7. [Assisted peritoneal dialysis].

    PubMed

    Klarić, Dragan; Prkačin, Ingrid

    2014-04-01

    According to the National Registry of Renal Replacement Therapy (RRT), the incidence of chronic kidney disease (end-stage renal disease) and the need of RRT have declined in the last decade renal. One of the reasons for this tendency certainly is transplantation as the best choice. However, transplant procedure has limitations in elderly patients due to the number of comorbidities. This study was designed as retrospective analysis of outcomes in patients treated with peritoneal dialysis for a period of eleven years. Patients were divided into those who had been assisted or unassisted. Out of 100 patients treated with peritoneal dialysis (PD), 77 completed the treatment, including 26 assisted and 51 unassisted patients. Peritonitis was recorded in 20 assisted and 26 unassisted patients. Peritonitis was more common in unassisted patients, who were more frequently lost from PD. Assisted PD could be a good and safe choice of RRT in this special group of patients.

  8. How Do Centers Begin the Process To Prevent CI-AKI: A Report from a New Regional Collaborative

    PubMed Central

    Brown, Jeremiah R.; McCullough, Peter A.; Splaine, Mark E.; Davies, Louise; Ross, Cathy S.; Dauerman, Harold L.; Robb, John F.; Boss, Richard; Goldberg, David J.; Fedele, Frank A.; Kellett, Mirle A.; Phillips, William J.; Ver Lee, Peter M.; Nelson, Eugene C.; MacKenzie, Todd A.; O’Connor, Gerald T.; Sarnak, Mark J.; Malenka, David J.

    2016-01-01

    Objectives This study evaluates the variation in practice patterns associated with contrast-induced acute kidney injury (CI-AKI) and identifies clinical practices that have been associated with a reduction in CI-AKI. Background Contrast-induced acute kidney injury (AKI) is a recognized as a complication of invasive cardiovascular procedures and is associated with cardiovascular events, prolonged hospitalization, end-stage renal disease, and all-cause mortality. Reducing the risk of CI-AKI is a patient safety objective set by the National Quality Forum. Methods We prospectively collected quantitative and qualitative data from 10 centers, which participate in the Northern New England Cardiovascular Disease Study Group PCI Registry. Quantitative data were collected from the PCI registry. Qualitative data were obtained through clinical team meetings to map care processes related to CI-AKI and focus groups to understand attitudes towards CI-AKI prophylaxis. Fixed and random effects modeling were conducted to test the differences across centers. Results Significant variation in rates of CI-AKI were found across ten medical centers. Both fixed effects and mixed effects logistic regression demonstrated significant variabiltiy across centers even after adjustment for baseline co-variates (p<0.001 for both modeling approaches). We found patterns in reported processes and clinical leadership that were attributable to centers with lower rates of CI-AKI. These included: reducing NPO time to 4 hours prior to case, and standardizing volume administration protocols in combination with administering 3–4 high doses of N-acetylcysteine (1200 mg) for each patient. Conclusions These data suggest that clinical leadership and institution-focused efforts to standardize preventive practices can help reduce the incidence of CI-AKI. PMID:21890755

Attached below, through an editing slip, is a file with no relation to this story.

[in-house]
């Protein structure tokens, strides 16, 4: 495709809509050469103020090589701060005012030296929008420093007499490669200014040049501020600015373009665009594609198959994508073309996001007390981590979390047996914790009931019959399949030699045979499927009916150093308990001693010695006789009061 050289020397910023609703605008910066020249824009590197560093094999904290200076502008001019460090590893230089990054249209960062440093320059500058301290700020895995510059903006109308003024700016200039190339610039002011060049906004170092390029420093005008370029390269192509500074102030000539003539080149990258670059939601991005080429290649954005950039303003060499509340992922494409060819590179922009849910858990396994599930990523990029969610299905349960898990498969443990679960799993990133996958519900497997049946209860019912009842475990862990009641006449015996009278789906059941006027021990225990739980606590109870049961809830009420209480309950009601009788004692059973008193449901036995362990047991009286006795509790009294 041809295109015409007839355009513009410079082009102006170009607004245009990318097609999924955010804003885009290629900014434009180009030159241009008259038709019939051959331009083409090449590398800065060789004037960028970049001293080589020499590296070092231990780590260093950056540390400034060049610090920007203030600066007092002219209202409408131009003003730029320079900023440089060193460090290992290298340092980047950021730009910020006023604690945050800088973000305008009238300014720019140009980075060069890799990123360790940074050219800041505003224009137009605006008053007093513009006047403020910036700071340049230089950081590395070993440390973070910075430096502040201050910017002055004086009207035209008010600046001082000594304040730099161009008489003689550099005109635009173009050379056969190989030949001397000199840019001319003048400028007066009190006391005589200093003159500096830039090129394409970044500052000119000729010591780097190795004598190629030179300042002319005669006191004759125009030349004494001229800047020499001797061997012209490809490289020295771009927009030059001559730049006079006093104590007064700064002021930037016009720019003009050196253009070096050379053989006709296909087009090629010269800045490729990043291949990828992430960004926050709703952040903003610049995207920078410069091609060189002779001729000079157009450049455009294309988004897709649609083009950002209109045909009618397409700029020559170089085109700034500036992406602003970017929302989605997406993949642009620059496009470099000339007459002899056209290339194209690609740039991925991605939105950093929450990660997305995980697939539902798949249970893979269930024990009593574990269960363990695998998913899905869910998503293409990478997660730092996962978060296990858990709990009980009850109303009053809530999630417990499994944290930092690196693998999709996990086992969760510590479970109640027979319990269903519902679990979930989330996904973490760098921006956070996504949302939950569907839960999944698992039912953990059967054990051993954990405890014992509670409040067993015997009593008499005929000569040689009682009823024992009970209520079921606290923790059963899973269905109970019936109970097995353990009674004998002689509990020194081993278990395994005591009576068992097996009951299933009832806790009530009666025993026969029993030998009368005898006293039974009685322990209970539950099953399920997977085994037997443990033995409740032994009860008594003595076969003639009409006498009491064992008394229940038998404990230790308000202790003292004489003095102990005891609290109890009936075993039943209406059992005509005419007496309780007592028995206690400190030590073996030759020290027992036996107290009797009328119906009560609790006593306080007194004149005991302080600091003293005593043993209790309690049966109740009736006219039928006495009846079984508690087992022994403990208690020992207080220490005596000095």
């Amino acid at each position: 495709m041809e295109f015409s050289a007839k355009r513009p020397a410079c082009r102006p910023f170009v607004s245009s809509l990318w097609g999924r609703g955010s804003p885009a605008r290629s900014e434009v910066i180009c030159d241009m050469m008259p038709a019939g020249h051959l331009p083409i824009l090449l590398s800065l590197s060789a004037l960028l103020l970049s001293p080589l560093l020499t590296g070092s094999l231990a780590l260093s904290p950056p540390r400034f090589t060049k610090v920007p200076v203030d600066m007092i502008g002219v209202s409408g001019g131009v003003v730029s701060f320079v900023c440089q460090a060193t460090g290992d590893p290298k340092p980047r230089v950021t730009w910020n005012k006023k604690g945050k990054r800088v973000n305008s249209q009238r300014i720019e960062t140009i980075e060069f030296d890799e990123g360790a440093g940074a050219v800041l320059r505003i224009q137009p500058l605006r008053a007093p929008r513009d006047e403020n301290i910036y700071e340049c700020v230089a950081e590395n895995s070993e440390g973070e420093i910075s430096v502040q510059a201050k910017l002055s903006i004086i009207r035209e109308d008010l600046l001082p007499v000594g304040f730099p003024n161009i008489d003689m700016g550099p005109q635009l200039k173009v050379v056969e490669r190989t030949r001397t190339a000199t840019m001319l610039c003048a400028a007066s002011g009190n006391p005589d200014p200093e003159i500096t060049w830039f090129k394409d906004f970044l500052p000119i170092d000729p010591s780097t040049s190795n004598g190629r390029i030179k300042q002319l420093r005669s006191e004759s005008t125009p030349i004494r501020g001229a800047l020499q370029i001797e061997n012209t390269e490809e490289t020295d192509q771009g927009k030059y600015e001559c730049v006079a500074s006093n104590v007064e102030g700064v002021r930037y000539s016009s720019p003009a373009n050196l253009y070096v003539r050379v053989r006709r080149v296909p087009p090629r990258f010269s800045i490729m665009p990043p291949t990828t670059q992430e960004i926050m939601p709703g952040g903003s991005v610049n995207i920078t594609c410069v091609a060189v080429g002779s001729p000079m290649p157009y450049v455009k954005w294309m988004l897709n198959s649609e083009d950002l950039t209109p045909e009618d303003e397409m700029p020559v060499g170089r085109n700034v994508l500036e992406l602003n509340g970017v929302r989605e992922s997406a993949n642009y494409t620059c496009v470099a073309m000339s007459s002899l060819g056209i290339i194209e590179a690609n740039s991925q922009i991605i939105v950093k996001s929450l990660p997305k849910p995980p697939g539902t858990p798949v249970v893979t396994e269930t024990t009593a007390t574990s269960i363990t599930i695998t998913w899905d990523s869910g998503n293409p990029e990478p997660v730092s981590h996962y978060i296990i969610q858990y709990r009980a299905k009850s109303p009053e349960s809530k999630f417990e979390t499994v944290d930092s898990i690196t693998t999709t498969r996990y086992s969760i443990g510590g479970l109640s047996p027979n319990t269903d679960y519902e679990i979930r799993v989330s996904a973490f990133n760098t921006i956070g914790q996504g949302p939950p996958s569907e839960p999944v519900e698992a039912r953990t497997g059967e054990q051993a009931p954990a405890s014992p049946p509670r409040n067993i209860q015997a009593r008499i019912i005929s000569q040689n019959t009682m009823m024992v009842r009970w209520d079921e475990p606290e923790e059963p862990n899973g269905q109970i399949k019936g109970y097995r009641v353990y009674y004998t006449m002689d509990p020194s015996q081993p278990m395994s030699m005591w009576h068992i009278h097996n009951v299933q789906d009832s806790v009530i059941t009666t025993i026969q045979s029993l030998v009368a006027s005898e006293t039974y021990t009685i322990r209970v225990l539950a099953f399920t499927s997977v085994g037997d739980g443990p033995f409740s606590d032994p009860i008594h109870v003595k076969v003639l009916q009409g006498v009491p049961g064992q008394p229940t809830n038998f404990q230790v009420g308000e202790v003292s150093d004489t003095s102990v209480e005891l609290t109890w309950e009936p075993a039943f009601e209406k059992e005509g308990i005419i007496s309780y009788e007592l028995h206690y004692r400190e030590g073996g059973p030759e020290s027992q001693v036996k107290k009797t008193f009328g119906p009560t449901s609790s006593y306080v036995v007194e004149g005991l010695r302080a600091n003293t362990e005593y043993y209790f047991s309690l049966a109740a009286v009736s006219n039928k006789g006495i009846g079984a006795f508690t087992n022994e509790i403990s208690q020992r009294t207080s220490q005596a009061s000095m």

9. Renal Dialysis and its Financing.

    PubMed

    Borelli, Marisa; Paul, David P; Skiba, Michaeline

    2016-01-01